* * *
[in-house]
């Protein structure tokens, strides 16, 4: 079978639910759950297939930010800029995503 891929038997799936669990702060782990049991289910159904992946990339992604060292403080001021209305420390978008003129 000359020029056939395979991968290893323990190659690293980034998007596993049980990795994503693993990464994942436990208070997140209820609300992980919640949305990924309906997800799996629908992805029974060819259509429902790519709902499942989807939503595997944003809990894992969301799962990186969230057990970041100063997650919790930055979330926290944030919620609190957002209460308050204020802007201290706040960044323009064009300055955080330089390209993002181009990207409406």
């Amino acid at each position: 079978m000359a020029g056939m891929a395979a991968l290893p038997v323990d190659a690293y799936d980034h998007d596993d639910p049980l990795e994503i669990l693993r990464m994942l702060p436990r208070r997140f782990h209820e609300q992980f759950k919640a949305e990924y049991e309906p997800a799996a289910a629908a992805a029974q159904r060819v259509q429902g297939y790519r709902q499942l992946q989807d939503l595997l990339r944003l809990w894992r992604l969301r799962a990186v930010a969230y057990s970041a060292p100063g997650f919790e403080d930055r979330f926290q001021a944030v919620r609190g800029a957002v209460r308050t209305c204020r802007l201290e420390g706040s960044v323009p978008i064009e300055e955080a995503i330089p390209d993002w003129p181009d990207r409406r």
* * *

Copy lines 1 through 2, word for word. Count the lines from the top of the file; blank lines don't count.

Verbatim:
[in-house]
């Protein structure tokens, strides 16, 4: 079978639910759950297939930010800029995503 891929038997799936669990702060782990049991289910159904992946990339992604060292403080001021209305420390978008003129 000359020029056939395979991968290893323990190659690293980034998007596993049980990795994503693993990464994942436990208070997140209820609300992980919640949305990924309906997800799996629908992805029974060819259509429902790519709902499942989807939503595997944003809990894992969301799962990186969230057990970041100063997650919790930055979330926290944030919620609190957002209460308050204020802007201290706040960044323009064009300055955080330089390209993002181009990207409406």